MANITOBA WEAVERS and
FIBRE ARTISTS (MWFA)
A Bedouin Loom for the
In August, 2005,
a film company was in town and needed a loom, such as would be
used by a Bedouin weaver. The
loom didn’t have to “work” as it was to be used in a scene
showing the destruction happening at the end of the world. I was contacted and agreed to see what I could
find out about Bedouin looms and whether it would be possible to
construct something for a “shoot” in a couple of days.
Woven Rugs of the World: Kilim, Soumak, and Brocading”
by Valerie Sharaf Justin yielded a few good diagrams and a lot of
examples. A website, www.beduinweaving.com,
showed 20-30 foot long warps for tent materials and also patterned
weft-faced rugs, and some distinctions were made between tribes
situated east or west of the Nile.
I thought that a loom with a long black warp would be easy
enough to construct and have authenticity.
The film studio wanted colour, however, so the project became a three-foot wide loom with
whatever I could get woven on it in the next forty-eight hours.
drove to the riverbank to gather some driftwood boards for a shed
stick, some forked sticks for holding the heddle bar and a few
sticks for weft sticks. With the high water on the river this year,
there was a lot of debris to choose from, and I am pretty sure sand
erosion and water erosion look similar on wood. Broomsticks made a heddle bar, the “breast beam” and
home, I wondered where there was room in my house to assemble this
thing. Three feet
started to sound a lot bigger than it had when I suggested it!
The solution was to lash the poles to the rear extension on
my own weaving loom, which would allow me to stand to do the
weaving. Bedouin weavers may sit on the ground, and the notes said
they didn’t use the shed stick, but to get anything done in such a
short time, I had to scrap any idea of doing it their way. My back
and knees wouldn’t hold out long enough, either, I am certain.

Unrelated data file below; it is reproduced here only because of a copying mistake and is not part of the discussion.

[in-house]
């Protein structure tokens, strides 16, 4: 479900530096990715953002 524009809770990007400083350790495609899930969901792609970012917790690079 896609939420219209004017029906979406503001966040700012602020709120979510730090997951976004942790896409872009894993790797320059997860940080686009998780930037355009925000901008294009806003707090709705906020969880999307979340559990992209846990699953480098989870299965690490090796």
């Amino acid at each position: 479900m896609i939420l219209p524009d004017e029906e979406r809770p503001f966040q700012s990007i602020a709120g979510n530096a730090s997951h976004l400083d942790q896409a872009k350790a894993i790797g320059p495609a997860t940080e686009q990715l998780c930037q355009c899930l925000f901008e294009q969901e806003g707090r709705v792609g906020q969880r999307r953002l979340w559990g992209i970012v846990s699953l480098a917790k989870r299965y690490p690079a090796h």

A picture of a rug from North Africa had a lot of colourful
stripes, and it happened that I had rug yarns in the same colours: a
golden yellow-orange, a sage-green, black, white, grey and
rust. By midnight, I had the wood lashed to the loom, a warp
stretched between the beams, and 1½ inches woven.
next day I continued to weave, but the lashing wasn’t holding
the side poles apart. The poles were not part of the loom, but
they were necessary to hold the beams onto the extension.
The stripes were going a bit “wonky” in the middle.
I forced the poles apart and kept weaving.
Then one side became very much lower than the other, so I
filled it in like tapestry weaving and kept on going.
This was going to be blown up, after all, and they
weren’t planning to do a close-up!
In deference to the wonderful soumak and tapestry motifs of
the region, I created three zig-zags along each edge.
The rug in the book showed a similar embellishment that
would probably have been done in soumak. By 10:00 pm. I was
exhausted. It was
still “wonky” but what a neat design and I loved those colours!
In forty-eight hours I had learned what I would do if I had
time to do it “right”!
loom, and a diagram of how it went together, was picked up the
next morning for the “shoot”, and I decided if I ever get so
annoyed at any of my weaving that I want to blast it to bits, I
will be able to rent the movie and watch it happen.
It sounds therapeutic to me!
- March 2008
rug was not used in the scene. Oh, well, I said in the three
days I had merely learned when I would do if I had the time to do
it. So, I've woven a rug for myself!